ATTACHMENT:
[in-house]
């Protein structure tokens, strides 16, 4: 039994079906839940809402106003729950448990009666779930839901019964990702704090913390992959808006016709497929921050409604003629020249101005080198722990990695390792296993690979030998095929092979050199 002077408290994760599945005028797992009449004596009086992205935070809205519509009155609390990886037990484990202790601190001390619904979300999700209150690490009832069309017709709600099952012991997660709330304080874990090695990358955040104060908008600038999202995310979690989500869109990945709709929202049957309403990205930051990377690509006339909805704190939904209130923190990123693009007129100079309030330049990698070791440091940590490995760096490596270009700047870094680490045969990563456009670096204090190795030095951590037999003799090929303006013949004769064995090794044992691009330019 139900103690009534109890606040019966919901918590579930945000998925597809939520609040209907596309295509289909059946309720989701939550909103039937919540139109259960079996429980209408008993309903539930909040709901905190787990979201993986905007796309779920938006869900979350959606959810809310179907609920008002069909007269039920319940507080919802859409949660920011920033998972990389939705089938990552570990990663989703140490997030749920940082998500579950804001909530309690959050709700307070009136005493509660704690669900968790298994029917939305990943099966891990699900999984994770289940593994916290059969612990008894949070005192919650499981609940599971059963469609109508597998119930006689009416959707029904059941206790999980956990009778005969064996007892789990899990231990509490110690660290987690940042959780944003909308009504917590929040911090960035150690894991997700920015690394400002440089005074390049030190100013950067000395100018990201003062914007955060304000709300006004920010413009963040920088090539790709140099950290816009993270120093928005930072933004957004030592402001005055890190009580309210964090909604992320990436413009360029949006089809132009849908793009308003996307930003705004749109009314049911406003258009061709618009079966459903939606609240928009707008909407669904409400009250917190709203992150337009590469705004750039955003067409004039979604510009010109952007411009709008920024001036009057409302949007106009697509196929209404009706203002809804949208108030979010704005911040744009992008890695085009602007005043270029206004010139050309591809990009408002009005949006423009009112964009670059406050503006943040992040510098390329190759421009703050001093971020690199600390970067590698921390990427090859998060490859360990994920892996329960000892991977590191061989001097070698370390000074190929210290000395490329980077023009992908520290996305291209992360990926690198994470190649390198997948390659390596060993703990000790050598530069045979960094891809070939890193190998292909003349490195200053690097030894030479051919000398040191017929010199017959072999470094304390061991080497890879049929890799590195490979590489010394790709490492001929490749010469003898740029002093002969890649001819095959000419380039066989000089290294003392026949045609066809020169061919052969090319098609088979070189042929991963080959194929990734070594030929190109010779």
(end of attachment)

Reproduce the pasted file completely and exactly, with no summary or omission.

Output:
[in-house]
């Protein structure tokens, strides 16, 4: 039994079906839940809402106003729950448990009666779930839901019964990702704090913390992959808006016709497929921050409604003629020249101005080198722990990695390792296993690979030998095929092979050199 002077408290994760599945005028797992009449004596009086992205935070809205519509009155609390990886037990484990202790601190001390619904979300999700209150690490009832069309017709709600099952012991997660709330304080874990090695990358955040104060908008600038999202995310979690989500869109990945709709929202049957309403990205930051990377690509006339909805704190939904209130923190990123693009007129100079309030330049990698070791440091940590490995760096490596270009700047870094680490045969990563456009670096204090190795030095951590037999003799090929303006013949004769064995090794044992691009330019 139900103690009534109890606040019966919901918590579930945000998925597809939520609040209907596309295509289909059946309720989701939550909103039937919540139109259960079996429980209408008993309903539930909040709901905190787990979201993986905007796309779920938006869900979350959606959810809310179907609920008002069909007269039920319940507080919802859409949660920011920033998972990389939705089938990552570990990663989703140490997030749920940082998500579950804001909530309690959050709700307070009136005493509660704690669900968790298994029917939305990943099966891990699900999984994770289940593994916290059969612990008894949070005192919650499981609940599971059963469609109508597998119930006689009416959707029904059941206790999980956990009778005969064996007892789990899990231990509490110690660290987690940042959780944003909308009504917590929040911090960035150690894991997700920015690394400002440089005074390049030190100013950067000395100018990201003062914007955060304000709300006004920010413009963040920088090539790709140099950290816009993270120093928005930072933004957004030592402001005055890190009580309210964090909604992320990436413009360029949006089809132009849908793009308003996307930003705004749109009314049911406003258009061709618009079966459903939606609240928009707008909407669904409400009250917190709203992150337009590469705004750039955003067409004039979604510009010109952007411009709008920024001036009057409302949007106009697509196929209404009706203002809804949208108030979010704005911040744009992008890695085009602007005043270029206004010139050309591809990009408002009005949006423009009112964009670059406050503006943040992040510098390329190759421009703050001093971020690199600390970067590698921390990427090859998060490859360990994920892996329960000892991977590191061989001097070698370390000074190929210290000395490329980077023009992908520290996305291209992360990926690198994470190649390198997948390659390596060993703990000790050598530069045979960094891809070939890193190998292909003349490195200053690097030894030479051919000398040191017929010199017959072999470094304390061991080497890879049929890799590195490979590489010394790709490492001929490749010469003898740029002093002969890649001819095959000419380039066989000089290294003392026949045609066809020169061919052969090319098609088979070189042929991963080959194929990734070594030929190109010779």